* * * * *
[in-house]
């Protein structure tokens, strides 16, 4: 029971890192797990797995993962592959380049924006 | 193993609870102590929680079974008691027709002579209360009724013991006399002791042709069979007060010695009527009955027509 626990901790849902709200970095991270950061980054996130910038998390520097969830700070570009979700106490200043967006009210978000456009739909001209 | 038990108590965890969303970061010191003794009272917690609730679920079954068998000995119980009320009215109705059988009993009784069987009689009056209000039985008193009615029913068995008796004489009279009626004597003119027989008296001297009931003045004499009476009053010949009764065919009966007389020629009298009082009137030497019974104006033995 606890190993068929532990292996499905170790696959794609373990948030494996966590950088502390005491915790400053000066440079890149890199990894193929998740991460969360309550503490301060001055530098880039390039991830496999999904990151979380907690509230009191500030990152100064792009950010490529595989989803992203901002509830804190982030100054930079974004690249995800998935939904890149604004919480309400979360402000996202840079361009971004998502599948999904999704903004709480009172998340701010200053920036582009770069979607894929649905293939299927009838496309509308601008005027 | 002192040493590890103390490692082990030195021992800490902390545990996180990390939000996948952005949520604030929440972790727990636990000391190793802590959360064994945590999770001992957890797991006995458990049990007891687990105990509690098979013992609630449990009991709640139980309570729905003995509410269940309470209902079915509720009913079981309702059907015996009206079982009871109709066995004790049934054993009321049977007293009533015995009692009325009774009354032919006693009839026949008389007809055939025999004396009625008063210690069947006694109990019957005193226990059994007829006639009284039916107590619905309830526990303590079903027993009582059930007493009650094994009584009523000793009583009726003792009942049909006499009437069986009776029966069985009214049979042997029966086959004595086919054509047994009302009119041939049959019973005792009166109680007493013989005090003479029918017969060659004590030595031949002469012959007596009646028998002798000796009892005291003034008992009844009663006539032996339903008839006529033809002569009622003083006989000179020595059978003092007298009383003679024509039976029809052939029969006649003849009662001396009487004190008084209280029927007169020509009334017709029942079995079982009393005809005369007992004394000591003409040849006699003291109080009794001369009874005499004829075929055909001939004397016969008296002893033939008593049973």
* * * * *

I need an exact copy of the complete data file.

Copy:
[in-house]
């Protein structure tokens, strides 16, 4: 029971890192797990797995993962592959380049924006 | 193993609870102590929680079974008691027709002579209360009724013991006399002791042709069979007060010695009527009955027509 626990901790849902709200970095991270950061980054996130910038998390520097969830700070570009979700106490200043967006009210978000456009739909001209 | 038990108590965890969303970061010191003794009272917690609730679920079954068998000995119980009320009215109705059988009993009784069987009689009056209000039985008193009615029913068995008796004489009279009626004597003119027989008296001297009931003045004499009476009053010949009764065919009966007389020629009298009082009137030497019974104006033995 606890190993068929532990292996499905170790696959794609373990948030494996966590950088502390005491915790400053000066440079890149890199990894193929998740991460969360309550503490301060001055530098880039390039991830496999999904990151979380907690509230009191500030990152100064792009950010490529595989989803992203901002509830804190982030100054930079974004690249995800998935939904890149604004919480309400979360402000996202840079361009971004998502599948999904999704903004709480009172998340701010200053920036582009770069979607894929649905293939299927009838496309509308601008005027 | 002192040493590890103390490692082990030195021992800490902390545990996180990390939000996948952005949520604030929440972790727990636990000391190793802590959360064994945590999770001992957890797991006995458990049990007891687990105990509690098979013992609630449990009991709640139980309570729905003995509410269940309470209902079915509720009913079981309702059907015996009206079982009871109709066995004790049934054993009321049977007293009533015995009692009325009774009354032919006693009839026949008389007809055939025999004396009625008063210690069947006694109990019957005193226990059994007829006639009284039916107590619905309830526990303590079903027993009582059930007493009650094994009584009523000793009583009726003792009942049909006499009437069986009776029966069985009214049979042997029966086959004595086919054509047994009302009119041939049959019973005792009166109680007493013989005090003479029918017969060659004590030595031949002469012959007596009646028998002798000796009892005291003034008992009844009663006539032996339903008839006529033809002569009622003083006989000179020595059978003092007298009383003679024509039976029809052939029969006649003849009662001396009487004190008084209280029927007169020509009334017709029942079995079982009393005809005369007992004394000591003409040849006699003291109080009794001369009874005499004829075929055909001939004397016969008296002893033939008593049973």